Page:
Two University Teams Have Improved Organic Solar Cells, Substantially Improving the Efficiency Rate
NWN Speaks To Physicist at New Mexico State University To Learn More.With gas prices continuing to rise, organic solar cells offer an attractive energy option--they can produce electricity more cheaply that conventional silicon based solar cells. Two university research teams are improving the efficiency of organic solar cells. The team from the University of California-Los Angeles (UCLA) has found a way to create organic solar cells with an efficiency rate of just over 4%, more than doubling the cells current efficiency rate of 1 to 2 percent. The UCLA research team reports that the 4.4% efficiency rate is the highest recorded number published for plastic solar cells.
However, researchers from New Mexico State University (NMSU) and Wake Forest University are claiming an efficiency rate for organic solar cells at 5.2 percent. The team from NMSU and Wake Forest are working towards creating cells with an efficiency rate exceeding 10% by 2010. The team is using plastics to develop more efficient solar cells. In an interview with NWN Dr. Seamus Curran, Physicist at New Mexico State University, said “Polymers offer us a great deal of tailorability and design in terms of chemistry, while their potential in terms of device application is significant.”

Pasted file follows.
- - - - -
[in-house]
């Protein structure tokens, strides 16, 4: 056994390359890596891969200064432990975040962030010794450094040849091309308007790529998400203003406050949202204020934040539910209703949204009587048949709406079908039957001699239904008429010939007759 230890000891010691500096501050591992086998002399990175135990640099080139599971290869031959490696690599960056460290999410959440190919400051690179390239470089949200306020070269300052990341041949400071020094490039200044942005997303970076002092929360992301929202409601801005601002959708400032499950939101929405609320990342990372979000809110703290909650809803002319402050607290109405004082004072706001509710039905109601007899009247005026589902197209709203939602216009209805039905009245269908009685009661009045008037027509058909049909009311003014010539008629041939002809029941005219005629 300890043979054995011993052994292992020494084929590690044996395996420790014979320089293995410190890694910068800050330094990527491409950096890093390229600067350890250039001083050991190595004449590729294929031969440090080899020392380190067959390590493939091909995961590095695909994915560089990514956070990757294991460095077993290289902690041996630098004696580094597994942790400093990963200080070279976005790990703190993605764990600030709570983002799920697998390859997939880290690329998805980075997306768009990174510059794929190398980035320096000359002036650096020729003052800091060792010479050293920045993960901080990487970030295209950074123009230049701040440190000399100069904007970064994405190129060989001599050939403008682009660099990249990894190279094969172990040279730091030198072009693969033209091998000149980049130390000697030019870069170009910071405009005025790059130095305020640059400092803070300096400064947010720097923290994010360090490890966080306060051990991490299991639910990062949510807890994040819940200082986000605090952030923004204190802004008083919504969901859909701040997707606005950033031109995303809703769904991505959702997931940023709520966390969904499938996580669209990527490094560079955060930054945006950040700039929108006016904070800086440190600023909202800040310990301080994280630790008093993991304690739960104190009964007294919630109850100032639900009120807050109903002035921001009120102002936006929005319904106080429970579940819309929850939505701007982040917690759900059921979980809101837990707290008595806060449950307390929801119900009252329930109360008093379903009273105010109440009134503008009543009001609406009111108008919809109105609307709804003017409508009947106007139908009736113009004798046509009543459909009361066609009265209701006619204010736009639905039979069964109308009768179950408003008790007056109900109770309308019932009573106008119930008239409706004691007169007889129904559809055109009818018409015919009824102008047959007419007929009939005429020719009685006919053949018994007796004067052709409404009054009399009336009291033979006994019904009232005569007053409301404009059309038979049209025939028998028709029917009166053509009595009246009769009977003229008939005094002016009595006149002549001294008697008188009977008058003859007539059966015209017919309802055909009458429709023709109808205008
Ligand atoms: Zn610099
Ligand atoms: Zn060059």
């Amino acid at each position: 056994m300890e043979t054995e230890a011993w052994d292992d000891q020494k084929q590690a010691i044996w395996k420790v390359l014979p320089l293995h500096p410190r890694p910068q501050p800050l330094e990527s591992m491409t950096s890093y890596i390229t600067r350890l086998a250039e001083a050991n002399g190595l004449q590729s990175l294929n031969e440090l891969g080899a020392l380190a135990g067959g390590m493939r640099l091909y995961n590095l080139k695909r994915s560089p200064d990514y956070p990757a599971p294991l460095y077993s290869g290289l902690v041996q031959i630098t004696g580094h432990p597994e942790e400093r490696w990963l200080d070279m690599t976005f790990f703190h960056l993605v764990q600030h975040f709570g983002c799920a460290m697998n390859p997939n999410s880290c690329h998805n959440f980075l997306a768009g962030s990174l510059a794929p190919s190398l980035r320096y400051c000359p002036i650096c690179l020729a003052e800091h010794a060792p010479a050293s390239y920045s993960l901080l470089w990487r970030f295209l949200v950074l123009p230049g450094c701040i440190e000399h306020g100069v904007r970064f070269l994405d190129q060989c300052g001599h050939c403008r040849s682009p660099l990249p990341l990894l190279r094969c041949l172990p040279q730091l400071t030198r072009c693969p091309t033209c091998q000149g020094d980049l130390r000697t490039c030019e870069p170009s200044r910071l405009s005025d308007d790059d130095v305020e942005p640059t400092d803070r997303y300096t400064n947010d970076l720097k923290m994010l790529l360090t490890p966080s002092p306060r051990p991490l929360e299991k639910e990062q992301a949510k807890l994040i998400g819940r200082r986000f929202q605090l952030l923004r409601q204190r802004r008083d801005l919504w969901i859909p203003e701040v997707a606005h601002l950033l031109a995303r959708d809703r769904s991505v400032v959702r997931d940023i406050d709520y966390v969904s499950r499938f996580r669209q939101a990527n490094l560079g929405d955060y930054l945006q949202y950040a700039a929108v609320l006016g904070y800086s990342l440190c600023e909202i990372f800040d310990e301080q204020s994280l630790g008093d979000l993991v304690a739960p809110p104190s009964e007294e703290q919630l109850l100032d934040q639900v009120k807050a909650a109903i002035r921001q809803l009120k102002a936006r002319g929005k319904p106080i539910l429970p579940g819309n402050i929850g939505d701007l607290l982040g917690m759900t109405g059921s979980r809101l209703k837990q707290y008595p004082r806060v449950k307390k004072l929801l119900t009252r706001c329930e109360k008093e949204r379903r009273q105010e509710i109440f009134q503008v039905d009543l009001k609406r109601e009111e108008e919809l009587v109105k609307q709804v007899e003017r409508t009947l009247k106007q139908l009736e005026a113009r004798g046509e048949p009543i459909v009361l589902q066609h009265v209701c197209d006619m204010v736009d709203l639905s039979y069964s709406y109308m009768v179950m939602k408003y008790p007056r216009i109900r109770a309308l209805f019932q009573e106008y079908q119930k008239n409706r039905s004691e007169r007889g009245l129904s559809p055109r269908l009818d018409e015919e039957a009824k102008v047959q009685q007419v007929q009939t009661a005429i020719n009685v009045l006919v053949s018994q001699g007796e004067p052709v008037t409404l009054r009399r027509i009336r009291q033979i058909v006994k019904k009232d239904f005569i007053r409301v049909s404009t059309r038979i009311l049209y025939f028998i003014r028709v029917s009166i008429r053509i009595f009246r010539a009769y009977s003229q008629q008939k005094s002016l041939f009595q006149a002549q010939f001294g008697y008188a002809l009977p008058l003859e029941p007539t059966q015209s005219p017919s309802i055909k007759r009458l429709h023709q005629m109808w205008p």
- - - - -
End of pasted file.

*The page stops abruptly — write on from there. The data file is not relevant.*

In discussing the near term applications of more efficient organic solar cells, Dr. Curran told the NWN, “As the efficiencies of the organic solar cells increase, we can expect that the current high costs of solar cells will come down substantially where there is a ready market for both home users, as well as industrial applications. Perhaps we can envision States such as New Mexico becoming energy suppliers for other States, providing a clean alternative to current energy generation. However, in order to get to that point there will be a significant need to carry out more detailed research into new materials, in particular composites using all forms of fullerenes and a select group of polymers for multilayer designs, using spectroscopic and morphological control that is provided by Raman and Near Field Scanning Optical Microscopes.” Dr. Curran noted, “The great engineering done by Professor Carroll’s group at Wake Forest, along with the morphology information on the meso phase present in our composites, will significantly push our power conversion efficiencies higher, while we have a strong active program in designing the new composites required for potential commercial use.”